USOC Awards Texans TV, Print Role in First National Image Effort
DALLAS-GSD&M of Austin, Texas, was tapped last week by the U.S. Olympic Committee in Colorado Springs, Colo., to front its first national image campaign.
Set for both print and television executions, the work will highlight the organization’s mission to support U.S. athletes, and in turn, perhaps right an Olympic image tarnished by the bribery scandal surrounding the 2002 Games in Salt Lake City.
Billings and the USOC’s marketing budget were undisclosed. USOC paid media advertising spending was minimal in 1998 ($373,000). It is unclear whether these ads would involve paid media or a mix of bartered and trade placements.
A time schedule has not been finalized, although print ads are to appear first-possibly by June.
GSD&M said the USOC assignment would be consumer focused, but conceded the work could possibly provide ancillary positive effects for corporate sponsors leery of the Games’ recently muddied name.
“We have a great story to tell,” said GSD&M president Roy Spence in a statement. “[We] will commit our time and talent to insure that Americans get behind our athletes in their quest to compete with the best of the world.”
The USOC has been considering this move for a year, but conceded the Salt Lake City scandal “heightened the need for a campaign,” according to GSD&M. The USOC is not involved in the site selection process, other than to support a U.S. bid that reaches the finalist stage.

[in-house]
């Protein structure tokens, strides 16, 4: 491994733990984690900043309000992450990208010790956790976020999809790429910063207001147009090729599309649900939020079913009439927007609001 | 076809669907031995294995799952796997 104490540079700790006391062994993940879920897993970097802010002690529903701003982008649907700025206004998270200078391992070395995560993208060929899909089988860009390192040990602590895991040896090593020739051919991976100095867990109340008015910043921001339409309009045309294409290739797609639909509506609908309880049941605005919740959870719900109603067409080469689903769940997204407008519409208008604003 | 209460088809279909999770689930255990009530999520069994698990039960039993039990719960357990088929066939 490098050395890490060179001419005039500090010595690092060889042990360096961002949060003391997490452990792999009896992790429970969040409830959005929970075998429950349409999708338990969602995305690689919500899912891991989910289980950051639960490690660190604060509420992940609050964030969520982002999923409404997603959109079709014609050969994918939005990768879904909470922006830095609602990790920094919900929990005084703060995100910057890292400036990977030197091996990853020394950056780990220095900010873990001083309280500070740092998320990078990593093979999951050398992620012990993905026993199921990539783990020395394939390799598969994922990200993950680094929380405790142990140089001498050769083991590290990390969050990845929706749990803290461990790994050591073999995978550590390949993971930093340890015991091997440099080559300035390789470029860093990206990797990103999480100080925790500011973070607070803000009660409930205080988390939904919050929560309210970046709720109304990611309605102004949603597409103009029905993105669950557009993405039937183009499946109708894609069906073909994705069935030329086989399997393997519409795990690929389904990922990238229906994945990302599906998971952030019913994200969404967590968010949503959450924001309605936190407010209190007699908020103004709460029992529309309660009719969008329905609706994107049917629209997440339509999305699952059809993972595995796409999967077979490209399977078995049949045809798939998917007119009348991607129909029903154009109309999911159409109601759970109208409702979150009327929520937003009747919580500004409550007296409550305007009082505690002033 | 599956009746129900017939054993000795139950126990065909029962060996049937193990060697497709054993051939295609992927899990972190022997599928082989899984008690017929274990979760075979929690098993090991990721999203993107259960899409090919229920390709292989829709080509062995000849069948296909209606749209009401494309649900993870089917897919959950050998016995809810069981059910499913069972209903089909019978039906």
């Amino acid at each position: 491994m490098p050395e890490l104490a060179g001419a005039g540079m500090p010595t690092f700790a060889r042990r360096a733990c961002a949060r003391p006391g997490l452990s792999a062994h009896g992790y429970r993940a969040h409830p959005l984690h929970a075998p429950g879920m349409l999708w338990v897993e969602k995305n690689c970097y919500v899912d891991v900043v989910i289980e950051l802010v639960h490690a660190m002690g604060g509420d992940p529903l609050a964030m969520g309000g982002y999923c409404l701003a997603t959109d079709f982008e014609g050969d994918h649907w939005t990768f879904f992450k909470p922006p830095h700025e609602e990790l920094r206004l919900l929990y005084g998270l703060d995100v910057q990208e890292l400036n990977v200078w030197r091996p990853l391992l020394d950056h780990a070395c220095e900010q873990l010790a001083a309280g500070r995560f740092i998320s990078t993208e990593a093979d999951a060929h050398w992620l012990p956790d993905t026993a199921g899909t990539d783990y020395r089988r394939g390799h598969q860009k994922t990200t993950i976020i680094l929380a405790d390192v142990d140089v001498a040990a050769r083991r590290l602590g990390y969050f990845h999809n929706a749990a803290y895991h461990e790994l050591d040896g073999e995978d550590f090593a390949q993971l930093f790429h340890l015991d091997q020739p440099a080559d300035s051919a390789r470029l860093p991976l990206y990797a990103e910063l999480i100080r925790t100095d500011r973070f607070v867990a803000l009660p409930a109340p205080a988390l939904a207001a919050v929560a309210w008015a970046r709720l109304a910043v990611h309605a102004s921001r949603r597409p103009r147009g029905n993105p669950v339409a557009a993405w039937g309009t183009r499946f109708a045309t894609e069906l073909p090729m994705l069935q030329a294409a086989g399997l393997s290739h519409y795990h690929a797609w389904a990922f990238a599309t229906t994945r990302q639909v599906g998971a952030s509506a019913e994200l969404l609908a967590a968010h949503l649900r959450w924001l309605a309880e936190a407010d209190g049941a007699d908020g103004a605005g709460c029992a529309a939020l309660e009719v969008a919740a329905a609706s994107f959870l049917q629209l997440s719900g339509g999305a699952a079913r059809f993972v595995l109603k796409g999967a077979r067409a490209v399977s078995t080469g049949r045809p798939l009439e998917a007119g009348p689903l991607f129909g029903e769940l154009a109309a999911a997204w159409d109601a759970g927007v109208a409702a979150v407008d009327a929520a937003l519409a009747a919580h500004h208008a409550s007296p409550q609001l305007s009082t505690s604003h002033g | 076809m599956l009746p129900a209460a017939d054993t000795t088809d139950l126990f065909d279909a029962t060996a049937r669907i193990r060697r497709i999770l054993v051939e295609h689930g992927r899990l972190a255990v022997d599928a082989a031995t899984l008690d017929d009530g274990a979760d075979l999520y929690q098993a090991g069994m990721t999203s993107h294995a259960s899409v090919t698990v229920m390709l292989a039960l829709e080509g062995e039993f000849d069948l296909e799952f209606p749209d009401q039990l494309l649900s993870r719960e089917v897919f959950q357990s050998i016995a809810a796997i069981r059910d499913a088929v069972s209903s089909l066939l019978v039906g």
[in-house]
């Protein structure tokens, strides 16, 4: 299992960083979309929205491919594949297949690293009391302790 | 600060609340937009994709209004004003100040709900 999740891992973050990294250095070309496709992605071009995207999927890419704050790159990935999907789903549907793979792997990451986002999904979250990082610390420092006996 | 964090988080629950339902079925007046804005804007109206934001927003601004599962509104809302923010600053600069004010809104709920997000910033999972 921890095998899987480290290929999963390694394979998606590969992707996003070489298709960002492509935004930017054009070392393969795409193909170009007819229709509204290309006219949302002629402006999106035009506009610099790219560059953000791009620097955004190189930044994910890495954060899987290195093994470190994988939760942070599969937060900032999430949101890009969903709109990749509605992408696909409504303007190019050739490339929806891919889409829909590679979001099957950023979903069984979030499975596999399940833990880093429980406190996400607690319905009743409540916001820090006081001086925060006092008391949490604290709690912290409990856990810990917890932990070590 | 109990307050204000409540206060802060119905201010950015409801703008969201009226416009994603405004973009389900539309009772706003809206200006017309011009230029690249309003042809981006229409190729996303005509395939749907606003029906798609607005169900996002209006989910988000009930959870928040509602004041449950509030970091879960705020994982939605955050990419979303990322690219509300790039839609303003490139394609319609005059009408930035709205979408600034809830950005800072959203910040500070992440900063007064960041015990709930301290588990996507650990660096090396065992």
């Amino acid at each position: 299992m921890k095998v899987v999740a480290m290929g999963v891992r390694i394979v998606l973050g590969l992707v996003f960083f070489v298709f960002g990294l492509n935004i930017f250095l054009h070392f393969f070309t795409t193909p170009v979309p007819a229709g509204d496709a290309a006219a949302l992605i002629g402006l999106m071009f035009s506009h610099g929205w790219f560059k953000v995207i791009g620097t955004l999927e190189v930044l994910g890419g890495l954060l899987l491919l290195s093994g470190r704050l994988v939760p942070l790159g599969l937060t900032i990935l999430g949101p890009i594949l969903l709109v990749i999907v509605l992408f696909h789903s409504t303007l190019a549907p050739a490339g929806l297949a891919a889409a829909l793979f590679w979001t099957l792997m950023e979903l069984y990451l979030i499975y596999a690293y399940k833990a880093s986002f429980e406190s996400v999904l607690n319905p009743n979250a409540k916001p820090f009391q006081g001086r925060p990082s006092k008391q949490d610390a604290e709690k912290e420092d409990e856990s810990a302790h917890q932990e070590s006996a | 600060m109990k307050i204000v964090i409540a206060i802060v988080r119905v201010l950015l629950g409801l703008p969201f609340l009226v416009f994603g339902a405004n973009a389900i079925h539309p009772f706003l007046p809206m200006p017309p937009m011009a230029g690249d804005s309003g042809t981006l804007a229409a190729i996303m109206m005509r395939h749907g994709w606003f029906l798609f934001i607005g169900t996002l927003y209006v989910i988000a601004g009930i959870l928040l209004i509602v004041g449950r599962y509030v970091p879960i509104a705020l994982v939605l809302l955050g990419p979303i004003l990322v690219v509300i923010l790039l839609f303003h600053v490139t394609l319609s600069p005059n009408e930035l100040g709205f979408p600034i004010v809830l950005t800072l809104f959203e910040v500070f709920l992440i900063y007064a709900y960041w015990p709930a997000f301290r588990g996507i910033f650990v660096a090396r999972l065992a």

USOC apparently had informal talks with several undisclosed shops, and chose GSD&M based on its creative reputation. The committee had to avoid conflicts of interest with agencies that had corporate Olympic sponsors on their roster.
The review, headed by USOC director of marketing and brand development Gordon Kane, is unrelated to a $150 million search recently undertaken by the International Olympic Committee.
It was unclear what role incoming deputy executive marketing director David Ogrean would have in the campaign efforts. Ogrean is replacing 13-year USOC executive John Krimsky, whose primary role was sports marketing and fundraising.
The USOC recently selected International Management Group of Cleveland to shore up fundraising, which is $300 million short of its goal for the 2002 Olympic Games.
-with Terry Lefton
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